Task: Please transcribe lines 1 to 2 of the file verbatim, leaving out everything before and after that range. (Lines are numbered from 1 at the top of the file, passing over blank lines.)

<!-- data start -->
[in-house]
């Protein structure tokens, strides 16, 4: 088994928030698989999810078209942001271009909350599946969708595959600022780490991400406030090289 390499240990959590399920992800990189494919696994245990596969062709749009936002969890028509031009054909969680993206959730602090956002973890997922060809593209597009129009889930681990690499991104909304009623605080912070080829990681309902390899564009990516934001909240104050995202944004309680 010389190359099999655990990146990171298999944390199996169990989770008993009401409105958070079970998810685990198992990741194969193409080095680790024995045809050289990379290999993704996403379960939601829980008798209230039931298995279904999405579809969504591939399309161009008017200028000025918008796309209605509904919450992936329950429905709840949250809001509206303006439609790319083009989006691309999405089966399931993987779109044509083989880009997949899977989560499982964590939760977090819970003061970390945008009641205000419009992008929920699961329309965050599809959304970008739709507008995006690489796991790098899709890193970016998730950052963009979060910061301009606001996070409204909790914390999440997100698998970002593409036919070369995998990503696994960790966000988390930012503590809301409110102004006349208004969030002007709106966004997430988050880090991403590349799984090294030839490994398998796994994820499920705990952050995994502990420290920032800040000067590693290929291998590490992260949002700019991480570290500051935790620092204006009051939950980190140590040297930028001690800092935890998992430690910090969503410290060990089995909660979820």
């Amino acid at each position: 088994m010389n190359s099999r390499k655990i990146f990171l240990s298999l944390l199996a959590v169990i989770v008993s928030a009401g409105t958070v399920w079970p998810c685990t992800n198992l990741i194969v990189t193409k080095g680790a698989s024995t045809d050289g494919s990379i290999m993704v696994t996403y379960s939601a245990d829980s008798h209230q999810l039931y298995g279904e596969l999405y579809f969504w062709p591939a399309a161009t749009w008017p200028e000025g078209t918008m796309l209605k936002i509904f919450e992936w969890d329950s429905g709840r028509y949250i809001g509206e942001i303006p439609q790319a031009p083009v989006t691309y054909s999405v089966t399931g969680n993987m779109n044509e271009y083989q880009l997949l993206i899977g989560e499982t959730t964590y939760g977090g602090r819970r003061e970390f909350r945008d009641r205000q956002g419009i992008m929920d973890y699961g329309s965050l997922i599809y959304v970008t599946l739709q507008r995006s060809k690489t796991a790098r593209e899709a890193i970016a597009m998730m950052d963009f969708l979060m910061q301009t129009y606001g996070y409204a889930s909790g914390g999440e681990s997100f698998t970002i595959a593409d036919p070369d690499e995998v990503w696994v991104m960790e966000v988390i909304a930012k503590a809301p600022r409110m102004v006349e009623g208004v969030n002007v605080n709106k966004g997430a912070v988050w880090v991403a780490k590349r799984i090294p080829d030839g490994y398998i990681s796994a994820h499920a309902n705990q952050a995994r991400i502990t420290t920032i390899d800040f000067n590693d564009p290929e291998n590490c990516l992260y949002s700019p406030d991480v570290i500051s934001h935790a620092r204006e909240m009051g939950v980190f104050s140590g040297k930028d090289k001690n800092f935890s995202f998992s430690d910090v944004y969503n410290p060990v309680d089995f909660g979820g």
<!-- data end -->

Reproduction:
[in-house]
């Protein structure tokens, strides 16, 4: 088994928030698989999810078209942001271009909350599946969708595959600022780490991400406030090289 390499240990959590399920992800990189494919696994245990596969062709749009936002969890028509031009054909969680993206959730602090956002973890997922060809593209597009129009889930681990690499991104909304009623605080912070080829990681309902390899564009990516934001909240104050995202944004309680 010389190359099999655990990146990171298999944390199996169990989770008993009401409105958070079970998810685990198992990741194969193409080095680790024995045809050289990379290999993704996403379960939601829980008798209230039931298995279904999405579809969504591939399309161009008017200028000025918008796309209605509904919450992936329950429905709840949250809001509206303006439609790319083009989006691309999405089966399931993987779109044509083989880009997949899977989560499982964590939760977090819970003061970390945008009641205000419009992008929920699961329309965050599809959304970008739709507008995006690489796991790098899709890193970016998730950052963009979060910061301009606001996070409204909790914390999440997100698998970002593409036919070369995998990503696994960790966000988390930012503590809301409110102004006349208004969030002007709106966004997430988050880090991403590349799984090294030839490994398998796994994820499920705990952050995994502990420290920032800040000067590693290929291998590490992260949002700019991480570290500051935790620092204006009051939950980190140590040297930028001690800092935890998992430690910090969503410290060990089995909660979820």